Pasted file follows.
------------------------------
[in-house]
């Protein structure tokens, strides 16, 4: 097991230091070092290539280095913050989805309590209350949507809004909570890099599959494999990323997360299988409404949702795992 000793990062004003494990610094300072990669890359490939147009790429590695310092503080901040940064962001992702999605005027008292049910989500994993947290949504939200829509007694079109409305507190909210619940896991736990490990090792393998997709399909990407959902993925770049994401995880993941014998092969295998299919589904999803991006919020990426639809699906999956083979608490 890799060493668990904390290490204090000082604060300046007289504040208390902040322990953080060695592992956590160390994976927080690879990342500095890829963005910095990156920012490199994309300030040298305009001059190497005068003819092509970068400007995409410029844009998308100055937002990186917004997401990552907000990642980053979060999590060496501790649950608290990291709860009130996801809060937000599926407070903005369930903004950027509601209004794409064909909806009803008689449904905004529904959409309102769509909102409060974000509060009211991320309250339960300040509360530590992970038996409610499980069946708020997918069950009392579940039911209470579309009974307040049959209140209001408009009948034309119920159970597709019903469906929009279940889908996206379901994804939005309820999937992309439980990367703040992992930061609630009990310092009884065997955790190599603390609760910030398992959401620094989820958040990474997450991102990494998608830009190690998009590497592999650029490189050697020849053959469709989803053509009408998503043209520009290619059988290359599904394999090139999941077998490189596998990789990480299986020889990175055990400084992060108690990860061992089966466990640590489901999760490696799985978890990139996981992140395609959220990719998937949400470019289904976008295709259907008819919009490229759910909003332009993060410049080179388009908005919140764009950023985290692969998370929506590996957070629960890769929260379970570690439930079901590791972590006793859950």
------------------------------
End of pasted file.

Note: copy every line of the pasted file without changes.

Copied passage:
[in-house]
């Protein structure tokens, strides 16, 4: 097991230091070092290539280095913050989805309590209350949507809004909570890099599959494999990323997360299988409404949702795992 000793990062004003494990610094300072990669890359490939147009790429590695310092503080901040940064962001992702999605005027008292049910989500994993947290949504939200829509007694079109409305507190909210619940896991736990490990090792393998997709399909990407959902993925770049994401995880993941014998092969295998299919589904999803991006919020990426639809699906999956083979608490 890799060493668990904390290490204090000082604060300046007289504040208390902040322990953080060695592992956590160390994976927080690879990342500095890829963005910095990156920012490199994309300030040298305009001059190497005068003819092509970068400007995409410029844009998308100055937002990186917004997401990552907000990642980053979060999590060496501790649950608290990291709860009130996801809060937000599926407070903005369930903004950027509601209004794409064909909806009803008689449904905004529904959409309102769509909102409060974000509060009211991320309250339960300040509360530590992970038996409610499980069946708020997918069950009392579940039911209470579309009974307040049959209140209001408009009948034309119920159970597709019903469906929009279940889908996206379901994804939005309820999937992309439980990367703040992992930061609630009990310092009884065997955790190599603390609760910030398992959401620094989820958040990474997450991102990494998608830009190690998009590497592999650029490189050697020849053959469709989803053509009408998503043209520009290619059988290359599904394999090139999941077998490189596998990789990480299986020889990175055990400084992060108690990860061992089966466990640590489901999760490696799985978890990139996981992140395609959220990719998937949400470019289904976008295709259907008819919009490229759910909003332009993060410049080179388009908005919140764009950023985290692969998370929506590996957070629960890769929260379970570690439930079901590791972590006793859950």